Susan Orlean re-opens the unsolved mystery of the most catastrophic library fire in American history, and delivers a dazzling homage to a beloved institution – our libraries. On the morning of April 29, 1986, a fire alarm sounded in the Los Angeles Public Library. Raging through the stacks, the fire reached 2000 degrees and burned for more than seven hours. It was the largest library fire in the history of the United States: it destroyed four hundred thousand books and damaged seven hundred thousand more, and shut the library down for seven years. The mystery remains: did someone purposefully set fire to the library—and if so, who?
Weaving her life-long love of books and reading with the fascinating history of libraries and the sometimes-eccentric characters who run them, award-winning journalist and New York Times bestselling author Orlean presents a mesmerizing and uniquely compelling story. With her signature wit, insight, compassion and talent for deep research, she investigates the legendary Los Angeles Public Library fire to showcase the larger, crucial role that libraries play in our lives, and reveals how these buildings provide much more than just books and are needed now more than ever.
If you are undecided about reading this book, please note that the title is The Library Book not The Los Angeles Library Fire. In skimming through customer reviews, there appear to be many readers incensed that there wasn't a more lengthy exploration of the Los Angeles Public Library fire of 1986.
Here is what the book is about in one sentence: Susan Orleans celebrates the invaluable treasure of the public library through the lens of the devastating 1986 Los Angeles Public Library Fire.
It is not a conventional true crime book; although she does delve as deep as she can into the person charged with burning down the library, out-of-work actor (of course) Harry Peak. He is, by all accounts, a fascinating but ultimately pitiful figure. But this book is more about the Los Angeles Public Library itself, its colorful history and lively librarians. Oh, yes, if you think librarians are dull, Orlean will prove you wrong. The Library's past is as fiery as the fire that almost burned it down to the ground.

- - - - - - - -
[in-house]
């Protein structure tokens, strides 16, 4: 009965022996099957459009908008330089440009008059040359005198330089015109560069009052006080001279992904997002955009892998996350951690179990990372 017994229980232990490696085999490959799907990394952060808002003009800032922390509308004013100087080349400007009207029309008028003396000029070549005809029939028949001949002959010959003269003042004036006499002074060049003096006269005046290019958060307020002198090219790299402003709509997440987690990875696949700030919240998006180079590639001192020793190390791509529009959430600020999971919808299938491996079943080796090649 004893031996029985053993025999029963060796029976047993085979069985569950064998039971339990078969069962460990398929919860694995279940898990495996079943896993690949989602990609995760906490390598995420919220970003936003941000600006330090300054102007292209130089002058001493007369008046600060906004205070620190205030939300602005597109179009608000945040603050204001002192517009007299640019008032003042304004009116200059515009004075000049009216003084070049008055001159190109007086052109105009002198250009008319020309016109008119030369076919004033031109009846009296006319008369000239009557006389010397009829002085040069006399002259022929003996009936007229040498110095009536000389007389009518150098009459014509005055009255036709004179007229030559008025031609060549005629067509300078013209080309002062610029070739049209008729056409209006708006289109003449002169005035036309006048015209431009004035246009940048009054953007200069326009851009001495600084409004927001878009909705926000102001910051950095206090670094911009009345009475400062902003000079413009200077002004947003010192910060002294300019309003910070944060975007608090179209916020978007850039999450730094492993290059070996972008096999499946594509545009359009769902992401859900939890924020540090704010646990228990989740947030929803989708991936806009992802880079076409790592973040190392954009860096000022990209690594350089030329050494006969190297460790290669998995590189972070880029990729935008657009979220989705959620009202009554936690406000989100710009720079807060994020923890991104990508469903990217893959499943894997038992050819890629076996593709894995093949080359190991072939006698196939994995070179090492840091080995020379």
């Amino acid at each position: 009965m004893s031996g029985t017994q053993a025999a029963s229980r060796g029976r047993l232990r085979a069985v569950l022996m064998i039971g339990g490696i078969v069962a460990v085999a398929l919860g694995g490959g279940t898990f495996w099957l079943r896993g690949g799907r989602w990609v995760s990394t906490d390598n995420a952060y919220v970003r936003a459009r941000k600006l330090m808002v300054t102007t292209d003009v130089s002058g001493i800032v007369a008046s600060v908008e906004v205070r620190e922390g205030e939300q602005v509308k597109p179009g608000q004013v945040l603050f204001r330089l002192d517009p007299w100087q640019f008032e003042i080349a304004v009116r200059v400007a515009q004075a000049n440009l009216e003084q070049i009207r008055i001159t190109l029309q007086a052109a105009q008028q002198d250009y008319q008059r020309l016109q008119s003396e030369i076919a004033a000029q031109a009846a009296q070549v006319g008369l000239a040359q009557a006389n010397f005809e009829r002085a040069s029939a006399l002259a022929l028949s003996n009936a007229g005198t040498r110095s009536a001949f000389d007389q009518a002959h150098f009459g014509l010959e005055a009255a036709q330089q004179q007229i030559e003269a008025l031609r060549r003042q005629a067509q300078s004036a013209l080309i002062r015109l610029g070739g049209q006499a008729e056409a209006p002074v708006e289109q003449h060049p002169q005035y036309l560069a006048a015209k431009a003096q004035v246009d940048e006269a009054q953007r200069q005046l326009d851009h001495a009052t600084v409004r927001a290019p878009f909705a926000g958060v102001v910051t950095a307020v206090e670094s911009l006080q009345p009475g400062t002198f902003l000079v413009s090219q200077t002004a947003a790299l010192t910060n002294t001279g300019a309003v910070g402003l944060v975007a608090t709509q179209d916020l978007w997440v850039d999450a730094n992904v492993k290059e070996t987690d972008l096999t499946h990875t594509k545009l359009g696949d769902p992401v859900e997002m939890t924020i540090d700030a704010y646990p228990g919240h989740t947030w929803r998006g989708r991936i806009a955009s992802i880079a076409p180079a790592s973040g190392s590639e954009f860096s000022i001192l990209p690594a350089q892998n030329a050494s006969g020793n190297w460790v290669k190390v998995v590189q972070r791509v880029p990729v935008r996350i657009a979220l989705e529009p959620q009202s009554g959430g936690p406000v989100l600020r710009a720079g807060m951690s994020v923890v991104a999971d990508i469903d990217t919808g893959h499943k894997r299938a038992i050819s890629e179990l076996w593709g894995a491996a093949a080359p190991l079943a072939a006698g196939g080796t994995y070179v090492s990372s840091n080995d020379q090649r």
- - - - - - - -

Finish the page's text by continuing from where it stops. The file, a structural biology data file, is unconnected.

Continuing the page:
These stories are riveting but what I loved best and touched me more are all the ways the Library (and thus all libraries) have always been a beacon of knowledge and inclusivity - how it is truly a place that reflect of our humanity. Not is just symbolic, poetic ways. But in real, tangible actions. If you've stepped foot in a public library lately, you might have noticed all the social services that intersect within its walls. Not just a place that houses books, but a thriving community hub. I knew all this from my own public library but the Los Angeles Public Library is on another level, quite frankly.
If you're interested in this book it's probably because you love libraries. The Library Book will only enforce and increase that love.
“A book feels like a thing alive in this moment, and also alive on a continuum, from the moment the thoughts about it first percolated in the writer’s mind to the moment it sprang off the printing press – a lifeline that continues as someone sits with it and marvels over it, and continues on, time after time after time. Once words and thoughts are poured into them, books are no longer just paper and ink and glue: They take on a kind of human vitality. The poet Milton called this quality in books “the potency of life.”